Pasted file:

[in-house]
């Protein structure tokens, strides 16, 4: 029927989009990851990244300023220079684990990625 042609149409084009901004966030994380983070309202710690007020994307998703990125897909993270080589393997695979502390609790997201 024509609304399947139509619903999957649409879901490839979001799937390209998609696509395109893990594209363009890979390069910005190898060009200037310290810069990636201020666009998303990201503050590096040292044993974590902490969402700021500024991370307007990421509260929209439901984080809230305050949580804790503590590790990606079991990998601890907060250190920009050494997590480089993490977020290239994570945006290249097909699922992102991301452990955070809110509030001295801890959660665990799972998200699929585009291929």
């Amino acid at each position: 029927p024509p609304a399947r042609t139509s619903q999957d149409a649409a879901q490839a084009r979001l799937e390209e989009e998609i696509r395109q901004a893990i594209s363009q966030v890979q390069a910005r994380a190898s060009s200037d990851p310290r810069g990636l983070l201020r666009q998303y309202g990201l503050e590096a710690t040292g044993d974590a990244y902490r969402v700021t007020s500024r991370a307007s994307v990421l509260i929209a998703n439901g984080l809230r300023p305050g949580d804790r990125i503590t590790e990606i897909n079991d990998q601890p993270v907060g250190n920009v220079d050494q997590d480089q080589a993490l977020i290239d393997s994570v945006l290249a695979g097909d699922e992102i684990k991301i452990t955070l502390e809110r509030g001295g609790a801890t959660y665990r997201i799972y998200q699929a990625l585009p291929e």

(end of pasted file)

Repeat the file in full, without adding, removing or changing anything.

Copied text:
[in-house]
């Protein structure tokens, strides 16, 4: 029927989009990851990244300023220079684990990625 042609149409084009901004966030994380983070309202710690007020994307998703990125897909993270080589393997695979502390609790997201 024509609304399947139509619903999957649409879901490839979001799937390209998609696509395109893990594209363009890979390069910005190898060009200037310290810069990636201020666009998303990201503050590096040292044993974590902490969402700021500024991370307007990421509260929209439901984080809230305050949580804790503590590790990606079991990998601890907060250190920009050494997590480089993490977020290239994570945006290249097909699922992102991301452990955070809110509030001295801890959660665990799972998200699929585009291929």
């Amino acid at each position: 029927p024509p609304a399947r042609t139509s619903q999957d149409a649409a879901q490839a084009r979001l799937e390209e989009e998609i696509r395109q901004a893990i594209s363009q966030v890979q390069a910005r994380a190898s060009s200037d990851p310290r810069g990636l983070l201020r666009q998303y309202g990201l503050e590096a710690t040292g044993d974590a990244y902490r969402v700021t007020s500024r991370a307007s994307v990421l509260i929209a998703n439901g984080l809230r300023p305050g949580d804790r990125i503590t590790e990606i897909n079991d990998q601890p993270v907060g250190n920009v220079d050494q997590d480089q080589a993490l977020i290239d393997s994570v945006l290249a695979g097909d699922e992102i684990k991301i452990t955070l502390e809110r509030g001295g609790a801890t959660y665990r997201i799972y998200q699929a990625l585009p291929e």